Issues of unsafe or undrinkable water, electricity costs, housing and sanitisation needs indicate a high level of disadvantage and crisis that impacts the health and well-being of First Nations people living in remote communities and homelands. The question being put forward is, why weren’t these critical issues resolved years ago under previous governments? The challenges faced when water is undrinkable whether it’s safe or not is that in communities if there aren’t safe rainwater tanks available then not everyone can afford to buy filtered water in boxes or plastics which also raises other issues when it comes to waste. The reality is that if you can’t afford to buy water there is no choice then drink it.

Member for Arnhem Northern Territory Aboriginal Affairs Minister Selena Uibo

Northern Territory Aboriginal Affairs Minister Selena Uibo joins Kirstyn Lindsay to respond to the report on drinking water quality and talks about the recently released Territory Water Plan handed down by the Office of Water Security. A project that she says will address the complex challenges of water security and community health in the Northern Territory.
The Minister says the long-term legacy issues of disadvantage is something that the NT government is very conscious of especially with water security and this is a priority for the current Northern Territory and Federal Government. She says it is very difficult when there is only a small bucket of money to play with and The NT Government relies heavily on Federal funding for essential services and infrastructure.

Aboriginal Hostels Limited Celebrates 50 years of Hospitality

In the 1970’s an increasing number of Aboriginal Australians and their families moved to cities and towns for employment, study, health and a whole range of reasons. Due to this, they needed a place where they could stay and where they felt comfortable and supported.

Topsy Smith Hostel in its current form was rebuilt in 2007 and is located on the Eastside. it is a +40 bed hostel which provides accommodation for Renal and Medical residents. AHL operates 7 days a week, 24 hours. Ever since then, right around the country, AHL has provided a safe and culturally appropriate home away from home for Indigenous Australians.

We would like to acknowledge and thank the organisations and staff who work with us daily – the hospitals, health services and the support services that assist our residents in making their stay possible.

Listen to Natasha Thornton’s interview audio with Jenni Hubert.

Topsy Smith Hostel celebrating its 50th Anniversary.

Topsy Smith video archival.

Jenni Hubert reporter

Passing The Message Stick; changing the media landscape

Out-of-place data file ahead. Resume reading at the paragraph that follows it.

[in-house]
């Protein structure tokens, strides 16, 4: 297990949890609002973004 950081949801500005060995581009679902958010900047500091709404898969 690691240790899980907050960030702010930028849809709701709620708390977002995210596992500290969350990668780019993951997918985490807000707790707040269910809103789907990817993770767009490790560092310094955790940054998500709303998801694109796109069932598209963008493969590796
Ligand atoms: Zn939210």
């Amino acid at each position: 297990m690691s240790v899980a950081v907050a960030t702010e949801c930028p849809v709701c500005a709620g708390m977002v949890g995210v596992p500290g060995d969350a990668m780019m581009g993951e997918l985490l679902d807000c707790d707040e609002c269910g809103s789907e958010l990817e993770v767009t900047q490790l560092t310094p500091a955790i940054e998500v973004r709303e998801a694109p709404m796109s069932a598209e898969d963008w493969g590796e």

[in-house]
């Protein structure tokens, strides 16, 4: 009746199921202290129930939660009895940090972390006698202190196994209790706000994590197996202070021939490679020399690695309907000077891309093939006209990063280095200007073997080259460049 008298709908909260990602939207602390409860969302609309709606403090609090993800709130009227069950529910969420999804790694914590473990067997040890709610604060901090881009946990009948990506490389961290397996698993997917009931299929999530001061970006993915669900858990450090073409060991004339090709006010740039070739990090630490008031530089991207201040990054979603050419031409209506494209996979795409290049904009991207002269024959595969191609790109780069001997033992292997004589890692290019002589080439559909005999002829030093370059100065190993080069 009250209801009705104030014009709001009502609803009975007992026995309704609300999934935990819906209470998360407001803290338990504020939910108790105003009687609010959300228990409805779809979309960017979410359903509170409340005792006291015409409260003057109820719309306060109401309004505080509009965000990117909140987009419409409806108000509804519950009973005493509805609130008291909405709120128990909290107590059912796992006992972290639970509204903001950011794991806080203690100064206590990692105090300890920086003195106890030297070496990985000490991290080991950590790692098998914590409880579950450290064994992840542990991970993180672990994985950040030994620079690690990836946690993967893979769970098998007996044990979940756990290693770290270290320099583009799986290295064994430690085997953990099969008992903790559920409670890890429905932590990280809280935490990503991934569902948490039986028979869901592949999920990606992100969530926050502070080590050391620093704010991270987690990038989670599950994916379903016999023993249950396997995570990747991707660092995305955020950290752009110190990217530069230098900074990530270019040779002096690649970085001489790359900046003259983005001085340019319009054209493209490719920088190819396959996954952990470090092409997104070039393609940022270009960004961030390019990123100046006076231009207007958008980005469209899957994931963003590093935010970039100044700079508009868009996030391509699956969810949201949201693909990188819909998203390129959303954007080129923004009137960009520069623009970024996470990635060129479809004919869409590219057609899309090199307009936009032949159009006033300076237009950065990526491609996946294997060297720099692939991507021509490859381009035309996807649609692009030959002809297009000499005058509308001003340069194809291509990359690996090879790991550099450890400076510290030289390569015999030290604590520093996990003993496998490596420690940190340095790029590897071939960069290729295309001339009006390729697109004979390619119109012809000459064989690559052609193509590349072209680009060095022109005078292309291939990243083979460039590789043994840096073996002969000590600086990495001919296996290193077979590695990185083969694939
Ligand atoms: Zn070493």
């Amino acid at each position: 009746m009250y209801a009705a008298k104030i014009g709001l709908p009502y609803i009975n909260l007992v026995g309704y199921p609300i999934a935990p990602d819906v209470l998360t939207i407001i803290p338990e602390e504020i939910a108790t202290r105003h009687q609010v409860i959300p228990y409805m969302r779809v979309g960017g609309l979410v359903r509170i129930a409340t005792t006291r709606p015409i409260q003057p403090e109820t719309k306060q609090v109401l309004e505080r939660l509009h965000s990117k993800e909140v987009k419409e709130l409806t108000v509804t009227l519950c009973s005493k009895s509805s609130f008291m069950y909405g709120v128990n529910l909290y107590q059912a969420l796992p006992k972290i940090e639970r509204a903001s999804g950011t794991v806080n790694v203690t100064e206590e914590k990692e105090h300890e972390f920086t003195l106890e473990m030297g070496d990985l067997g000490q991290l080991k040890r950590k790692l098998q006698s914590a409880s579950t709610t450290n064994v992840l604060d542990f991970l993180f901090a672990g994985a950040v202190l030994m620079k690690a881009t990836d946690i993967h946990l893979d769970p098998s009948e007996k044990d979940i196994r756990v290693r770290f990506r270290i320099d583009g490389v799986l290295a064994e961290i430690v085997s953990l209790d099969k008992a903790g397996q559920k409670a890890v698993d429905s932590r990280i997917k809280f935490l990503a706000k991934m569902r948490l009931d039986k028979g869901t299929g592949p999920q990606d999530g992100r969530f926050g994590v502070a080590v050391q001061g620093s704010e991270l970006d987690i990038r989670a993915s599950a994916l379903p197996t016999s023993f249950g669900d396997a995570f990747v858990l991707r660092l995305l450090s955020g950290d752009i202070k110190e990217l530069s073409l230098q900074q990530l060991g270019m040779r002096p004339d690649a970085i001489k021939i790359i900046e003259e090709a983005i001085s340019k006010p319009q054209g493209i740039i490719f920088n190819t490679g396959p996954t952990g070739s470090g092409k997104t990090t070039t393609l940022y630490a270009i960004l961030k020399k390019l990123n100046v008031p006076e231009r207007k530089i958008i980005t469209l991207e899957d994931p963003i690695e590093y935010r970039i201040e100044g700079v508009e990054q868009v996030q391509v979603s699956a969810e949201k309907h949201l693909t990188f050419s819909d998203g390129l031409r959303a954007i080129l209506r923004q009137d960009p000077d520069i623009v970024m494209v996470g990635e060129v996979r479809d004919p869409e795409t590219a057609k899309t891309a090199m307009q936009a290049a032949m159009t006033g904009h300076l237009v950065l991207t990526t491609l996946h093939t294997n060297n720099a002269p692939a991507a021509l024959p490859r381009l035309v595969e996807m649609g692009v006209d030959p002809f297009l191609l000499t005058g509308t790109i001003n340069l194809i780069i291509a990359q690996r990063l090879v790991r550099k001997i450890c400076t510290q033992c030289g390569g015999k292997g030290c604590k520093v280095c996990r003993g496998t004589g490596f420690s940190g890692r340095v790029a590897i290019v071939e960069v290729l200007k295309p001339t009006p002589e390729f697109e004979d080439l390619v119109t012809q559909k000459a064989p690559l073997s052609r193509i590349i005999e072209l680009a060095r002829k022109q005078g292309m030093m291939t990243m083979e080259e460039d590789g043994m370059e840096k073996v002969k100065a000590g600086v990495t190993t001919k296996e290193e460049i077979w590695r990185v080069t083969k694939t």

First Nations Journalists and the open media community will be able to learn more about Passing the Message Stick and the next phase of developing persuasive messages on key issues relevant to truth-telling, treaty and representation in the lead-up to the upcoming referendum.

Passing the Message Stick is a framework developed to change the story in messaging for media platforms and human rights campaigns using language that takes away deficit concepts that disengage audiences and places the power back to what First Nations people want.

Widjabul Wia-bal Chief executive of GetUp Larrisa Baldwin-Roberts says her research on strength-based messaging is based on how the use of data and persuasion works in social media and other platforms. She says these practices haven’t got us anywhere and this new platform and formula focuses on how to deliver strong messages that say what you stand for. Larissa shares more about Passing the Message Stick with Kirstyn Lindsay for CAAMA Radio.

Go to the Passing the Message Stick Events page to register for training and updated briefings and join the movement of media makers working towards strengthening messaging on self-determination and justice.

Dr Jackie Huggins AM FAHA delivering the opening plenary of Passing The Message Stick at Common Threads Summit Meanjin, March 2023.

Talkin Story 13th July 2023


Listen Below:

Welcome to Talkin Story, where CAAMA brings you the week’s biggest stories in the central desert.

On Today’s show:

· Film-making legend Rachel Perkins talks about her Naidoc award, the voice, and commemorates Dr MK Turner

· The Royal Commission on Robodebt has finished, but people are still getting confusing debt notices from Centrelink

· And Lidia Thorpe on sovereignty, treaty, and the voice

& more

Produced by Harry Hayes and Presented by Levi Thomas.